You’ve spent hours sourcing and screening the perfect person for your job and are confident in the candidate you’ve selected. They’re a culture fit, they have the experience, even confirmed their shift, everything seems perfect… and then the candidate no-shows. Now you’re scrambling to find a replacement, and are suddenly back to square one.
If you own a business or you’re in charge of hiring, you’ve probably experienced your fair share of employee no-shows. And if you’re someone who wears many hats, the repercussions can take you away from other important managerial responsibilities. It’s frustrating, no one in the industry likes when candidates bail on their shift, yet no-shows affect all types of industries, big or small.
Your first reaction may be to get upset with the candidate or the agency you used, for their lack of professionalism. But these feelings, though justifiable, can be avoided by implementing different strategies into your recruiting process. The next time you post a job, use this as a guide to ensure the people you expect to show up, actually show up.
The absence is completely legitimate. From severe weather to family emergencies, until you’ve contacted no-shows, you don’t know the reason behind their absence. It may be completely legitimate.
Plans have changed. This is one of the more popular excuses. Think about your schedule and how often it changes (usually daily). If a candidate was absolutely sure that they’d be available for a position three months ago, maybe it no longer works with their schedule.
Evaluate your hourly rate. Sometimes it’s hard to arrive at a specific pay that’ll lock down your applicants. Our advice? Create an attractive and competitive pay rate that sets your position apart from others in the industry. To ensure attendance, it doesn’t hurt to confirm with your hires that they’re okay with your hourly rate in a follow-up conversation.
Enthusiasm decreased. It’s important to keep the workers you’ve selected motivated and excited about the job. Orientations and training sessions are a great way of doing this. Face-to-face encounters answer any questions they may have and also boost morale!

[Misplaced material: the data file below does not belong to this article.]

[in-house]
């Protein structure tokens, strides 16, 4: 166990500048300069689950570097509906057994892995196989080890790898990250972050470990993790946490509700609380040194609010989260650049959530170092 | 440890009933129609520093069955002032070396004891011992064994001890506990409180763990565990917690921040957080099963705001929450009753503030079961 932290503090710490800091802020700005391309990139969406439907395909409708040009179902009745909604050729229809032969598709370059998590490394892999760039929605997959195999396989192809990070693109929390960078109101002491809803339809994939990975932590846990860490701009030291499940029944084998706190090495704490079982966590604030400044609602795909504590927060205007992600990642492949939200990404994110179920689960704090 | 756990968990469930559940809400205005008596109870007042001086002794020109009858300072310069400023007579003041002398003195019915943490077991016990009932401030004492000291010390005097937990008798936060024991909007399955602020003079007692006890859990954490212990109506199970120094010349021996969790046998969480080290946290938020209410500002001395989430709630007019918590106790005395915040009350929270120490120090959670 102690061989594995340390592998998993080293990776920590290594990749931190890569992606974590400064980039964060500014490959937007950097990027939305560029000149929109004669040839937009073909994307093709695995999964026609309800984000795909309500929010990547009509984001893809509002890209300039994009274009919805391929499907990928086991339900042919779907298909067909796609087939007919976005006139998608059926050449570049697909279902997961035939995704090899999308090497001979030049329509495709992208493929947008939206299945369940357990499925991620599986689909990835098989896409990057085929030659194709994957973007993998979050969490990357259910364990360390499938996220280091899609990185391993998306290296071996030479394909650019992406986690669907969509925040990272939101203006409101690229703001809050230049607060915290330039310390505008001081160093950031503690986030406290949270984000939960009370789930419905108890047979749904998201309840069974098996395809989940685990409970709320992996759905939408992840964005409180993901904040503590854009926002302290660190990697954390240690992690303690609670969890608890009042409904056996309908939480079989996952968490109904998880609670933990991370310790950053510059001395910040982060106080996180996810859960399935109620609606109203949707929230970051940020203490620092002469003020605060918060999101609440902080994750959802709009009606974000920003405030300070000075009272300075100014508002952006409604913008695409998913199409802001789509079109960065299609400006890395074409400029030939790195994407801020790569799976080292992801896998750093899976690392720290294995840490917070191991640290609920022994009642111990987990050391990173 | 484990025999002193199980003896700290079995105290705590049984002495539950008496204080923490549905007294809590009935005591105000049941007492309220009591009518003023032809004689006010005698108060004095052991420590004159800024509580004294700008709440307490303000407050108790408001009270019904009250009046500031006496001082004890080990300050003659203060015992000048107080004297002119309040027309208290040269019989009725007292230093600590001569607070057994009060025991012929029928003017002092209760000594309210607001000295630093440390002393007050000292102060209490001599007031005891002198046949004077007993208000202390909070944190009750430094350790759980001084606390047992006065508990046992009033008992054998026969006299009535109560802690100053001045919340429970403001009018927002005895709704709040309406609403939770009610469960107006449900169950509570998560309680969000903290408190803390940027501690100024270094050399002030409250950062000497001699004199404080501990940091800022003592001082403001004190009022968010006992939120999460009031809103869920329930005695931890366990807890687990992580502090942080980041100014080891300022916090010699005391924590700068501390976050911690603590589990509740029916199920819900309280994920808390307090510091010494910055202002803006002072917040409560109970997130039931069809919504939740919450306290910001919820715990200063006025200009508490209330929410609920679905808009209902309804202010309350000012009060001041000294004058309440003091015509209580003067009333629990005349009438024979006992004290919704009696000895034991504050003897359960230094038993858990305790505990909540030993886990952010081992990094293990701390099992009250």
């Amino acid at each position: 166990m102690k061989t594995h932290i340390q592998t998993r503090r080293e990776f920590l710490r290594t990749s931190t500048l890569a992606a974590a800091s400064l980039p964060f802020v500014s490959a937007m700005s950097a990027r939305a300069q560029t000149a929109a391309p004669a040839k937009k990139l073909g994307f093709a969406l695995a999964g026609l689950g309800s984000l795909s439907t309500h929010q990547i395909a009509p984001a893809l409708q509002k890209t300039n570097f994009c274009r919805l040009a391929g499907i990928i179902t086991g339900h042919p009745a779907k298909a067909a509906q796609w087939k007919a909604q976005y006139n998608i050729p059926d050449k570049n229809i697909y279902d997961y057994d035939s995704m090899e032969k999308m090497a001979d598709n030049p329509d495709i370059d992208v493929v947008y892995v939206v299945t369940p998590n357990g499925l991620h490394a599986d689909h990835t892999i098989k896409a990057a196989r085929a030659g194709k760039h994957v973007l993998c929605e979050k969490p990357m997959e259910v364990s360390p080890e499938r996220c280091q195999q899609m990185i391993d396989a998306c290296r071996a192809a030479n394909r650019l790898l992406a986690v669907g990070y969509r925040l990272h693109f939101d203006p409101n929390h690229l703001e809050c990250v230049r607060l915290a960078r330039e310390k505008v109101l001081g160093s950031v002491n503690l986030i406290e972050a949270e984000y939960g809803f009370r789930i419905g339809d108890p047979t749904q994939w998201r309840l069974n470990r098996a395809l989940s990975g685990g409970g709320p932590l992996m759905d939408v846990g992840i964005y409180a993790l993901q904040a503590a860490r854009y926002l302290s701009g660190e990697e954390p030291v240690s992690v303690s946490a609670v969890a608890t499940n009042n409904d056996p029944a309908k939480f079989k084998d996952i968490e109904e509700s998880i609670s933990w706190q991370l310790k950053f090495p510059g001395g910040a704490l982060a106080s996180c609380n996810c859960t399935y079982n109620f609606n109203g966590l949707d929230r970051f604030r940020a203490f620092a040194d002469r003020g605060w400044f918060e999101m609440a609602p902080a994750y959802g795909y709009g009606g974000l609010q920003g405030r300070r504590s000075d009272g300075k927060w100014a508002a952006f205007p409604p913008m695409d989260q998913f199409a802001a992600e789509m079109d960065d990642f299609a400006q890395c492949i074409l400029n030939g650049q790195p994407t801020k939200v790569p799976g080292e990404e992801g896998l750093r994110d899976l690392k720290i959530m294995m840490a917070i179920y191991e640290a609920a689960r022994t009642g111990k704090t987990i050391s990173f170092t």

Transportation limitations. From car troubles to limited public transportation, without a good transportation network, applicants can have a hard time trying to get to work. There’s nothing you can do to prevent their car from breaking down, but sending directions that include public transportation routes can significantly reduce their travel frustrations.
Screen candidates thoroughly. You want to set clear expectations. Gauge candidate commitment levels and develop interview questions that place urgency on their attendance. Question example: “When someone doesn’t show up for a shift, they cause stress to the rest of the team. Are you fully committed to this position?”
Confirm every shift. As soon as you hire a candidate for the position, reach out and confirm if they are still available to work and do it multiple times. Reiterate the hours and location just to make sure that they properly understand the logistics of the position. Touch base 24 hours and 15 minutes before each shift.
Consider adjusting your hours. If you’re having a hard time finding applicants that can make it to your shift because the hours are either too short or too long, find a happy medium and adjust to their frustrations.
Set up a standby list. This won’t prevent no-shows, but even with the best of intentions, things can come up and you always want to be prepared. If a candidate tells you that they aren’t going to be available 24 hours before or even wore, they complete ghost you, it’s not a bad idea to have a list of people to count on.
Keeping all of these tips in mind, create a strategy that works for you. Jobble is great tool to connect with thousands of U.S. jobseekers who are highly qualified for your hiring needs on a per-job basis. Manage and grow flexible workforces across the country and post exclusively to candidates that are always on-time.